Joe, I’ve re-read your comments from this thread that you re-posted, and you’ll be happy to hear that through the mere act of re-posting them and pointing out how perceptive they were, you’ve convinced me that your analysis of the situation is as remarkably insightful as you correctly perceived to be in the first place.

                I’m sorry I tried to make a joke at your expense, and in the future will treat all your contributions with the solemn respect they so clearly deserve.

                • Something short of “sneering contempt at anything that doesn’t seem right to me” would be fine, thanks.

                  Since you’re reviewing things, here’s a thought: read the entirety of your contribution to this thread, and ask yourself, is this the person you want to be, and want to present to the world?

                • I do like the idea of reposting things, though.

                  I write things like:

                  I think you might not understand. Panetta’s not talking about killing the last 20 terrorists on earth. He’s talking about there being about 20 high-level commanders and organizers in al Qaeda that provide it with the structure, organization, and connections that allow it to be more than an ordinary terrorist organization, and operate as a strategic threat to us comparable to a hostile state that is conducting acts of war against us.

                  Of course there will still be terrorists, there will still even be something called al Qaeda, after we win the war, but it will be an ordinary terrorist group that doesn’t require anything more than the ordinary law enforcement/intelligence means to keep a lid on it.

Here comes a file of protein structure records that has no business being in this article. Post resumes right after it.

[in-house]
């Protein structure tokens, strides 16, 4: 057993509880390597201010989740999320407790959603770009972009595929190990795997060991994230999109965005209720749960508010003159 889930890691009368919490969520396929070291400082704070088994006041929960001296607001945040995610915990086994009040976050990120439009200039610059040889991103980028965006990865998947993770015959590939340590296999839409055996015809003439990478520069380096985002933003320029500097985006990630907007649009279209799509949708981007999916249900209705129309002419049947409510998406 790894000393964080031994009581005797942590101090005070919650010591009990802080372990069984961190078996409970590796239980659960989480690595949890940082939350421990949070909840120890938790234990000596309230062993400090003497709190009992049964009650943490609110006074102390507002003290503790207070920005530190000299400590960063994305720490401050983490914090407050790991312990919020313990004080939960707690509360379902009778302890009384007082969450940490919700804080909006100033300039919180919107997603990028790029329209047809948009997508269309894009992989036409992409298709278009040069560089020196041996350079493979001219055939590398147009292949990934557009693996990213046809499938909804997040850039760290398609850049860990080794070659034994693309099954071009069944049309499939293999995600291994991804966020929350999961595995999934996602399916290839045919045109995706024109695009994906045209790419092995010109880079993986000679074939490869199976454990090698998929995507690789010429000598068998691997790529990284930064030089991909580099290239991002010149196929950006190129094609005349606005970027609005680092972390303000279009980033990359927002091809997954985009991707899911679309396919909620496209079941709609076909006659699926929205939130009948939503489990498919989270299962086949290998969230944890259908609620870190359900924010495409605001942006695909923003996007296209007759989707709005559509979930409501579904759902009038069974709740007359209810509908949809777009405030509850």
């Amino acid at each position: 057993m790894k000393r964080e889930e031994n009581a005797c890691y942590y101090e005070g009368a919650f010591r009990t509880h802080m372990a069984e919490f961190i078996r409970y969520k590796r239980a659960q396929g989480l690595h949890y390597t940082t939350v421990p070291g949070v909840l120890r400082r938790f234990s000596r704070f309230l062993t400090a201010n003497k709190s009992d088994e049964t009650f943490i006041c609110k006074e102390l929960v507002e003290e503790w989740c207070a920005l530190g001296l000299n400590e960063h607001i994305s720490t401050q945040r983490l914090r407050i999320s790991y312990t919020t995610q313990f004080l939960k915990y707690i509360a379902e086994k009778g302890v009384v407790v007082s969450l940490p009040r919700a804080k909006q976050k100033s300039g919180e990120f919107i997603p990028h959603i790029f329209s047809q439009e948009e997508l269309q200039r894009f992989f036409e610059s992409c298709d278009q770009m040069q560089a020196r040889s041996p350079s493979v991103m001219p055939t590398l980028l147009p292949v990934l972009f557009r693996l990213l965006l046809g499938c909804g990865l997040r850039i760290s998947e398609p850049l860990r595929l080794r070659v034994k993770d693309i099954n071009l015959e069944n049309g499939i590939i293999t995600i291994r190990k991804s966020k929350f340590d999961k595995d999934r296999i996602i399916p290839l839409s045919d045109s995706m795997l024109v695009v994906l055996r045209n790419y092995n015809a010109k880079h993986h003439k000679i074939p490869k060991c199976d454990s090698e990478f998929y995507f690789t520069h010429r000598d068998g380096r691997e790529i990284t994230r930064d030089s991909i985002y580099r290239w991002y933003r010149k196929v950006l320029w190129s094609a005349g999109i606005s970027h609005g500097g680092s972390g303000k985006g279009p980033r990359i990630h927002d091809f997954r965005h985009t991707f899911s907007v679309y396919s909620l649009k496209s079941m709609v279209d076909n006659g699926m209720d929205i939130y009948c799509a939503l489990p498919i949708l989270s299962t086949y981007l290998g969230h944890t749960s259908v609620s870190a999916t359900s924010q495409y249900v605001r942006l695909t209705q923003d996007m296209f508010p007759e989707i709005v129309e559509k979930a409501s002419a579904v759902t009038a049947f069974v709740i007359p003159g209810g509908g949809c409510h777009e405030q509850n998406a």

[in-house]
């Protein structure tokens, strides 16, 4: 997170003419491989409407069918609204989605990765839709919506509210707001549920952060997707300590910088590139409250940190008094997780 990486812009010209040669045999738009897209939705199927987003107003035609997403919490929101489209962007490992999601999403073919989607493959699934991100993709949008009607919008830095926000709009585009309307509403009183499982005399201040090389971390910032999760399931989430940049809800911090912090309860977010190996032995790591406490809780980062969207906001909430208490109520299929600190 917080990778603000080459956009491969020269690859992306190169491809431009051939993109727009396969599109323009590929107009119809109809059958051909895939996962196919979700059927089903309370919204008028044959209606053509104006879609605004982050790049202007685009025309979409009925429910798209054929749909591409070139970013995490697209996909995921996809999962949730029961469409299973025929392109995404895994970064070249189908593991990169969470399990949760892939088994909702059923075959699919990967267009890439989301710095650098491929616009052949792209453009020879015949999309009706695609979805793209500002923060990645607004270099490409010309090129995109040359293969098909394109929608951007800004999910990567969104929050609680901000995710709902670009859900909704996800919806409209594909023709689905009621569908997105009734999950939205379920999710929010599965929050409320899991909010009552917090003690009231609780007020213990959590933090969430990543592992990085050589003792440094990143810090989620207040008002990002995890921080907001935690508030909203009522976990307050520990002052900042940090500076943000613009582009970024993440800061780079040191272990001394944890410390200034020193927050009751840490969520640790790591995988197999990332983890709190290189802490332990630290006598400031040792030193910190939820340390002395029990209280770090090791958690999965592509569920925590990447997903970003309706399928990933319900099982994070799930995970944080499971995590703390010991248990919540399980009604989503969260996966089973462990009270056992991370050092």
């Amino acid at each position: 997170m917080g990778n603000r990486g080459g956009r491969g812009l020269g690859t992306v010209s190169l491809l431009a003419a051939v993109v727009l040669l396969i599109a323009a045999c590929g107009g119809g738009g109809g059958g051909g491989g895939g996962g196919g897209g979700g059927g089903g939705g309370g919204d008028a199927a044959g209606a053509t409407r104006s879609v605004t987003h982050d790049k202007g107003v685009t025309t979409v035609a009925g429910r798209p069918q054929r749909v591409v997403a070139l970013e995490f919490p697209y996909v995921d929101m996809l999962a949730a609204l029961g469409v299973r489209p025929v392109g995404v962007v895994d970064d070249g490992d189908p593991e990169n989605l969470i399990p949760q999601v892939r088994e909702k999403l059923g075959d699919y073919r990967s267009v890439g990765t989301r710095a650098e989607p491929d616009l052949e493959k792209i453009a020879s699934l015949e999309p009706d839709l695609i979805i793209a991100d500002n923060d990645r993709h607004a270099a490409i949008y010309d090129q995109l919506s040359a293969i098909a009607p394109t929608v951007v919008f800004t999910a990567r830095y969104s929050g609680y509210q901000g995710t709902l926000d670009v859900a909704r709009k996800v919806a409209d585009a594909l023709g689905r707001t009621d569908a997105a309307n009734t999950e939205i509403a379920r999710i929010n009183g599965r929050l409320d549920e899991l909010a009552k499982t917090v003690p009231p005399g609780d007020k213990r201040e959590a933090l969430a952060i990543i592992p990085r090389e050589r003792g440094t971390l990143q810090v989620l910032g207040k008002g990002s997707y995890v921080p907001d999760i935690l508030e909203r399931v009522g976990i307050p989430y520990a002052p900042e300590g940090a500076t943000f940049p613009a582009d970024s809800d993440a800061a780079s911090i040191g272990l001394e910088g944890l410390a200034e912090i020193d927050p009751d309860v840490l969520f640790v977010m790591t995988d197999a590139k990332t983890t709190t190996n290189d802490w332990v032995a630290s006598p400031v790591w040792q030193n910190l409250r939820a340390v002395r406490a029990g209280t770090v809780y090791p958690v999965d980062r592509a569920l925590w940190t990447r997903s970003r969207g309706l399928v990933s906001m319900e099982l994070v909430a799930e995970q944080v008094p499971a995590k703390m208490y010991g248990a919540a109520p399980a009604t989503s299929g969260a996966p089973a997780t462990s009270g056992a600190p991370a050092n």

You still don’t get it, do you? He’ll defend Obama’s policies! That’s what he does! That’s ALL he does! You can’t stop him! He’ll wade through any internet thread, reach down to the bottom of the comments, and “conclusively refute” everything you’ve said!

                  I know I’d be bursting with pride, Ringo.

                • Malaclypse says:

                  I do like the idea of reposting things, though.

                  Some good advice.

    • Al-Qaeda is not at all the same thing as the Taliban.

      Back before and during the first year or so of the invasion, they were. Al Qaeda was basically running the Afghan military, training their troops. A couple days before 9/11, they blew up Ahmed Shah Massood, the leader of the anti-Taliban forces. They were fighting under a unified command, with bin Laden’s international volunteers helping in the civil war, and that continued during the invasion, up to and including Tora Bora.

      We can go home now; the al-Qaeda presence in Afghanistan is probably not significantly greater than that in Iraq or Yemen (or a post-Qaddaffi Libya).

      That’s true now. It’s probably been true for years. The point is to make sure it stays that way.

      • Malaclypse says:

        The point is to make sure it stays that way.